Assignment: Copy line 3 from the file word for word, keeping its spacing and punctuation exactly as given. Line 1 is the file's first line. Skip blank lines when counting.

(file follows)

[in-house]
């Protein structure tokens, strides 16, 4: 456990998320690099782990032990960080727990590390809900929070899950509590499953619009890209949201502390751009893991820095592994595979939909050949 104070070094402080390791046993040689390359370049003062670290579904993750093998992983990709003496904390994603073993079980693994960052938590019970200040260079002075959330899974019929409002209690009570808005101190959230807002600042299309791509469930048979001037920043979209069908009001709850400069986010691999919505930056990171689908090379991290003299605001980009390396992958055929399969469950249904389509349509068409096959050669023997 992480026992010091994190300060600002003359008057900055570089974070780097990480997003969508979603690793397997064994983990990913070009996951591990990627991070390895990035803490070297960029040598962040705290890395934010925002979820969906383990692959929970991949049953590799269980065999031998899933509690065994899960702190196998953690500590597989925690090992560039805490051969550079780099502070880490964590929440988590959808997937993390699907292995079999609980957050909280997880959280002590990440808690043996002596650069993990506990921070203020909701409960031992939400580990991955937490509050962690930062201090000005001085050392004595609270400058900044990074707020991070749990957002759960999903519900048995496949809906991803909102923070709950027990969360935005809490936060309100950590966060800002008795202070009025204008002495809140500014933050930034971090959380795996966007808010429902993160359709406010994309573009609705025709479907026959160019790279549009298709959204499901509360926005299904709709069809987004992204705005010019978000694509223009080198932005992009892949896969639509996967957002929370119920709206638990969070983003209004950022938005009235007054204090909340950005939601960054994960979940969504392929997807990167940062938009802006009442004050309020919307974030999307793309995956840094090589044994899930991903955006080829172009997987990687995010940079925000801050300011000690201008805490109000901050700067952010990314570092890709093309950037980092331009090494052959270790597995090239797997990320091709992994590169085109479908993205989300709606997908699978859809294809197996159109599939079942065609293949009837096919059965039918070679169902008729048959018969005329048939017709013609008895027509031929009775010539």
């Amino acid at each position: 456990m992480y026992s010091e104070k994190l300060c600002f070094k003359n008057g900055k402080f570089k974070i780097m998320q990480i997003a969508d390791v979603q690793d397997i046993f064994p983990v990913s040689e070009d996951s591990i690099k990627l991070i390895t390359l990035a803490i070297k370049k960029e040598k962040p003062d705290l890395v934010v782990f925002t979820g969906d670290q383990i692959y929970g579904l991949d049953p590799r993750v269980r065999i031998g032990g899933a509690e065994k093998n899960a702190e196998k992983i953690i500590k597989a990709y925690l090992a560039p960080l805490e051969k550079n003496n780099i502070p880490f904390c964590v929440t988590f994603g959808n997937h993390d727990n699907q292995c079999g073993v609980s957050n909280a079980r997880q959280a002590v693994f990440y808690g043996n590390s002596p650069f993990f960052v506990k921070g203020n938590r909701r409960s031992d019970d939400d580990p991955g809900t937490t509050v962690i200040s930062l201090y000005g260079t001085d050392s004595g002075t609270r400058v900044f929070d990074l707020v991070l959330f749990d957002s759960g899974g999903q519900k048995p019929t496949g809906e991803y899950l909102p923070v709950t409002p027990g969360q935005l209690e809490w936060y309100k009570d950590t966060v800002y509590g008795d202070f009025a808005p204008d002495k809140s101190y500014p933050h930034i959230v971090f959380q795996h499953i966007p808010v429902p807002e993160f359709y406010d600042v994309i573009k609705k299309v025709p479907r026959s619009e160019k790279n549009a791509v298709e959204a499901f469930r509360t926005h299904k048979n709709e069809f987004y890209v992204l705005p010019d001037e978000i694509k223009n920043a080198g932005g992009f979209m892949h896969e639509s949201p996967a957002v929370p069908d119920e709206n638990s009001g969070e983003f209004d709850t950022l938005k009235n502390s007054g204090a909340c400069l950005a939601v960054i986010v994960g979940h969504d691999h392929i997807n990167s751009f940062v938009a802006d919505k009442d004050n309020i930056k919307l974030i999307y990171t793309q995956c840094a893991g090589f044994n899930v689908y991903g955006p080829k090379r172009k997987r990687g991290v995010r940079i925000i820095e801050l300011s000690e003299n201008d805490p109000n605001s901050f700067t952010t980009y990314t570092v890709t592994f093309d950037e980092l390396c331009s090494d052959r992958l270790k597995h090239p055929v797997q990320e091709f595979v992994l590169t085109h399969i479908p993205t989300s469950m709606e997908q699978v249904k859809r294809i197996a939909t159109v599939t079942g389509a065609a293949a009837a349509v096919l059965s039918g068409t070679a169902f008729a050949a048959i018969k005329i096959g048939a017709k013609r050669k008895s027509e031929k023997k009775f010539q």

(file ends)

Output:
């Amino acid at each position: 456990m992480y026992s010091e104070k994190l300060c600002f070094k003359n008057g900055k402080f570089k974070i780097m998320q990480i997003a969508d390791v979603q690793d397997i046993f064994p983990v990913s040689e070009d996951s591990i690099k990627l991070i390895t390359l990035a803490i070297k370049k960029e040598k962040p003062d705290l890395v934010v782990f925002t979820g969906d670290q383990i692959y929970g579904l991949d049953p590799r993750v269980r065999i031998g032990g899933a509690e065994k093998n899960a702190e196998k992983i953690i500590k597989a990709y925690l090992a560039p960080l805490e051969k550079n003496n780099i502070p880490f904390c964590v929440t988590f994603g959808n997937h993390d727990n699907q292995c079999g073993v609980s957050n909280a079980r997880q959280a002590v693994f990440y808690g043996n590390s002596p650069f993990f960052v506990k921070g203020n938590r909701r409960s031992d019970d939400d580990p991955g809900t937490t509050v962690i200040s930062l201090y000005g260079t001085d050392s004595g002075t609270r400058v900044f929070d990074l707020v991070l959330f749990d957002s759960g899974g999903q519900k048995p019929t496949g809906e991803y899950l909102p923070v709950t409002p027990g969360q935005l209690e809490w936060y309100k009570d950590t966060v800002y509590g008795d202070f009025a808005p204008d002495k809140s101190y500014p933050h930034i959230v971090f959380q795996h499953i966007p808010v429902p807002e993160f359709y406010d600042v994309i573009k609705k299309v025709p479907r026959s619009e160019k790279n549009a791509v298709e959204a499901f469930r509360t926005h299904k048979n709709e069809f987004y890209v992204l705005p010019d001037e978000i694509k223009n920043a080198g932005g992009f979209m892949h896969e639509s949201p996967a957002v929370p069908d119920e709206n638990s009001g969070e983003f209004d709850t950022l938005k009235n502390s007054g204090a909340c400069l950005a939601v960054i986010v994960g979940h969504d691999h392929i997807n990167s751009f940062v938009a802006d919505k009442d004050n309020i930056k919307l974030i999307y990171t793309q995956c840094a893991g090589f044994n899930v689908y991903g955006p080829k090379r172009k997987r990687g991290v995010r940079i925000i820095e801050l300011s000690e003299n201008d805490p109000n605001s901050f700067t952010t980009y990314t570092v890709t592994f093309d950037e980092l390396c331009s090494d052959r992958l270790k597995h090239p055929v797997q990320e091709f595979v992994l590169t085109h399969i479908p993205t989300s469950m709606e997908q699978v249904k859809r294809i197996a939909t159109v599939t079942g389509a065609a293949a009837a349509v096919l059965s039918g068409t070679a169902f008729a050949a048959i018969k005329i096959g048939a017709k013609r050669k008895s027509e031929k023997k009775f010539q």